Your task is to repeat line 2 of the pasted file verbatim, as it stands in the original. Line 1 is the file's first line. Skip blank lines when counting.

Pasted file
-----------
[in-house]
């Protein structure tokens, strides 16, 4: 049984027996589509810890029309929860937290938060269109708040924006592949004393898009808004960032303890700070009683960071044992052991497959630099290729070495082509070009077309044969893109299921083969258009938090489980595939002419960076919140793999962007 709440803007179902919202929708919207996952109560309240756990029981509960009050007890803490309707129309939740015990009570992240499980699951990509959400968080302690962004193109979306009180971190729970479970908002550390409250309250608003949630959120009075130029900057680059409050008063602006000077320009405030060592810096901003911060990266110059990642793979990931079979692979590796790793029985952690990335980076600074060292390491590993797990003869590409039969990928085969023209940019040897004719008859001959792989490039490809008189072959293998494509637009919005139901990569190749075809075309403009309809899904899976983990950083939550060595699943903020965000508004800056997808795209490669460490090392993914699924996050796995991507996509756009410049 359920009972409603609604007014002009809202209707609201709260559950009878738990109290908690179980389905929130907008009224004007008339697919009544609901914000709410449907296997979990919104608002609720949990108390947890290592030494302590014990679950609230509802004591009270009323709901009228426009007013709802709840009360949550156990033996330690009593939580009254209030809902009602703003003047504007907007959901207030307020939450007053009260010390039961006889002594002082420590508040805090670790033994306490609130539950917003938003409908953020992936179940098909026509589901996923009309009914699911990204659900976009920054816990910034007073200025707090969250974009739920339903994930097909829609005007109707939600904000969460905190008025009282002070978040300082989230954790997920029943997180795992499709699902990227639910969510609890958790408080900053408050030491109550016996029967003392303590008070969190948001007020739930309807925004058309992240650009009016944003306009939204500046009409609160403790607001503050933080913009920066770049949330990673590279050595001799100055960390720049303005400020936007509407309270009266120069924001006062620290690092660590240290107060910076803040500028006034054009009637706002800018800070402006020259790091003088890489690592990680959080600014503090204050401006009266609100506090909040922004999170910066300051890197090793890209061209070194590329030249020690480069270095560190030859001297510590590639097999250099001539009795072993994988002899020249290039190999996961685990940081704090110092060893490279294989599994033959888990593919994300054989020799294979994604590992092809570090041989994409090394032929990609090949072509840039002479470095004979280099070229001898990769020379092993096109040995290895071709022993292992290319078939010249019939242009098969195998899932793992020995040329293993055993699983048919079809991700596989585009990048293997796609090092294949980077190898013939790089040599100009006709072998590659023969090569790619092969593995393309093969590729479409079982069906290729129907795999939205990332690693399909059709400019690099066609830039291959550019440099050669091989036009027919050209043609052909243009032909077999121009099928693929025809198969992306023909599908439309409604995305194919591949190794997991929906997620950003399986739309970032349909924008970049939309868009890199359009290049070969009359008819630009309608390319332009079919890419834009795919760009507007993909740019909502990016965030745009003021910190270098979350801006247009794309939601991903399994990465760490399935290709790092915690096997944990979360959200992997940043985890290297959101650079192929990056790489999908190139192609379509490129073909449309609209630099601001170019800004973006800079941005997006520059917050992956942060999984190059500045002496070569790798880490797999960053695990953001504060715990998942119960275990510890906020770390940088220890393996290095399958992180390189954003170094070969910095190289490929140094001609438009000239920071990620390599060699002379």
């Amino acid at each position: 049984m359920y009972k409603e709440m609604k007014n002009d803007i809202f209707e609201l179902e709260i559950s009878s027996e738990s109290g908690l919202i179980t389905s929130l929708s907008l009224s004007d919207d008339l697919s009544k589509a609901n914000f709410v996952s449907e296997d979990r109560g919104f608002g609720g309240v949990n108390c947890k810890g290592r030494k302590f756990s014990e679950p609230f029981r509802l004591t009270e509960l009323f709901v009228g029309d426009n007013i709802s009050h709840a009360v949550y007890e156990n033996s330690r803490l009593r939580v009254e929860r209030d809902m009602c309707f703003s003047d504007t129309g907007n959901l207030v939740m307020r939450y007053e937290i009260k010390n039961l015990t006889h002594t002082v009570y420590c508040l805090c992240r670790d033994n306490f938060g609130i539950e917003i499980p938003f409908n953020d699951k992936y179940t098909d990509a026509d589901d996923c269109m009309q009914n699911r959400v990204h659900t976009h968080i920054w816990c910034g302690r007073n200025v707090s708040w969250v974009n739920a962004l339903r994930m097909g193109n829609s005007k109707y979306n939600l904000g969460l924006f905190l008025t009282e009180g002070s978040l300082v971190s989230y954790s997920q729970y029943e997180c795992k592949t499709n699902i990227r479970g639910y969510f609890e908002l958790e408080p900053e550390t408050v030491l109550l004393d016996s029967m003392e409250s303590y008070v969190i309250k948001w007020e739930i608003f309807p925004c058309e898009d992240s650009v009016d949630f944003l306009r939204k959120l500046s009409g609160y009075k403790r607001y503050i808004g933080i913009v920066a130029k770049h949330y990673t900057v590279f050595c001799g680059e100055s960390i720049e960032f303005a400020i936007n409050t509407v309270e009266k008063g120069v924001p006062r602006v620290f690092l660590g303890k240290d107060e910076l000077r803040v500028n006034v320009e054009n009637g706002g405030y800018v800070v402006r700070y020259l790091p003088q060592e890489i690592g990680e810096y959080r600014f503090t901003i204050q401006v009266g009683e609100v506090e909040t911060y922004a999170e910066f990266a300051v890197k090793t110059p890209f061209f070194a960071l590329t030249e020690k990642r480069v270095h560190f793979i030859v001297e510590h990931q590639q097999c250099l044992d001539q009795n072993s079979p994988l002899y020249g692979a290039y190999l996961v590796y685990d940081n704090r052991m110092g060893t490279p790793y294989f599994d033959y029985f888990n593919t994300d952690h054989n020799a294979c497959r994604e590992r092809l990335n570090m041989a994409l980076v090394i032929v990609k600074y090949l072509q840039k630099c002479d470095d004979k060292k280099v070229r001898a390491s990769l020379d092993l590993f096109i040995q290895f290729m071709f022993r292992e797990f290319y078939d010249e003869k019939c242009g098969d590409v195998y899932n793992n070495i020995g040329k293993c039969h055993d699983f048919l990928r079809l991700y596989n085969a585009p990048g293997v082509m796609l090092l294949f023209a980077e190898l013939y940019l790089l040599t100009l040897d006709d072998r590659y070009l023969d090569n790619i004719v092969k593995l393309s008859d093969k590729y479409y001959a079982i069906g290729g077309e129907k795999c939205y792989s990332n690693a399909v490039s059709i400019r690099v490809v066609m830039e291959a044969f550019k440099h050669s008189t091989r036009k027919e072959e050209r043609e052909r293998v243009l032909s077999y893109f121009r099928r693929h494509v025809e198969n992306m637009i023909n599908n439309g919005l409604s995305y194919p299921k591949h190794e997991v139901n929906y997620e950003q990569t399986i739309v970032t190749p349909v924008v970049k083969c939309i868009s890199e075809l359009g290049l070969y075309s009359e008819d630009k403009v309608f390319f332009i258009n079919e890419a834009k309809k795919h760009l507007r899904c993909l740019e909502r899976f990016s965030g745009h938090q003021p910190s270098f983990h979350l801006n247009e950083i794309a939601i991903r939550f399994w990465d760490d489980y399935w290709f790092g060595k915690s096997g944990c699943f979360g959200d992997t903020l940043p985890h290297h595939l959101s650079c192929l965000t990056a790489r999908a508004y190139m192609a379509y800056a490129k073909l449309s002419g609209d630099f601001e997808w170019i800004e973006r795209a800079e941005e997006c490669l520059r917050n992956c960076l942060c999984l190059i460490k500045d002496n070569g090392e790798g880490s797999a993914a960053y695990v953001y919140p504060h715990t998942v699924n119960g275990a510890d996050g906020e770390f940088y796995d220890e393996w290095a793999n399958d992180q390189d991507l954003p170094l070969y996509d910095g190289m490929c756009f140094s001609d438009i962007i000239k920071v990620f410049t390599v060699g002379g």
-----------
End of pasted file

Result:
């Protein structure tokens, strides 16, 4: 049984027996589509810890029309929860937290938060269109708040924006592949004393898009808004960032303890700070009683960071044992052991497959630099290729070495082509070009077309044969893109299921083969258009938090489980595939002419960076919140793999962007 709440803007179902919202929708919207996952109560309240756990029981509960009050007890803490309707129309939740015990009570992240499980699951990509959400968080302690962004193109979306009180971190729970479970908002550390409250309250608003949630959120009075130029900057680059409050008063602006000077320009405030060592810096901003911060990266110059990642793979990931079979692979590796790793029985952690990335980076600074060292390491590993797990003869590409039969990928085969023209940019040897004719008859001959792989490039490809008189072959293998494509637009919005139901990569190749075809075309403009309809899904899976983990950083939550060595699943903020965000508004800056997808795209490669460490090392993914699924996050796995991507996509756009410049 359920009972409603609604007014002009809202209707609201709260559950009878738990109290908690179980389905929130907008009224004007008339697919009544609901914000709410449907296997979990919104608002609720949990108390947890290592030494302590014990679950609230509802004591009270009323709901009228426009007013709802709840009360949550156990033996330690009593939580009254209030809902009602703003003047504007907007959901207030307020939450007053009260010390039961006889002594002082420590508040805090670790033994306490609130539950917003938003409908953020992936179940098909026509589901996923009309009914699911990204659900976009920054816990910034007073200025707090969250974009739920339903994930097909829609005007109707939600904000969460905190008025009282002070978040300082989230954790997920029943997180795992499709699902990227639910969510609890958790408080900053408050030491109550016996029967003392303590008070969190948001007020739930309807925004058309992240650009009016944003306009939204500046009409609160403790607001503050933080913009920066770049949330990673590279050595001799100055960390720049303005400020936007509407309270009266120069924001006062620290690092660590240290107060910076803040500028006034054009009637706002800018800070402006020259790091003088890489690592990680959080600014503090204050401006009266609100506090909040922004999170910066300051890197090793890209061209070194590329030249020690480069270095560190030859001297510590590639097999250099001539009795072993994988002899020249290039190999996961685990940081704090110092060893490279294989599994033959888990593919994300054989020799294979994604590992092809570090041989994409090394032929990609090949072509840039002479470095004979280099070229001898990769020379092993096109040995290895071709022993292992290319078939010249019939242009098969195998899932793992020995040329293993055993699983048919079809991700596989585009990048293997796609090092294949980077190898013939790089040599100009006709072998590659023969090569790619092969593995393309093969590729479409079982069906290729129907795999939205990332690693399909059709400019690099066609830039291959550019440099050669091989036009027919050209043609052909243009032909077999121009099928693929025809198969992306023909599908439309409604995305194919591949190794997991929906997620950003399986739309970032349909924008970049939309868009890199359009290049070969009359008819630009309608390319332009079919890419834009795919760009507007993909740019909502990016965030745009003021910190270098979350801006247009794309939601991903399994990465760490399935290709790092915690096997944990979360959200992997940043985890290297959101650079192929990056790489999908190139192609379509490129073909449309609209630099601001170019800004973006800079941005997006520059917050992956942060999984190059500045002496070569790798880490797999960053695990953001504060715990998942119960275990510890906020770390940088220890393996290095399958992180390189954003170094070969910095190289490929140094001609438009000239920071990620390599060699002379």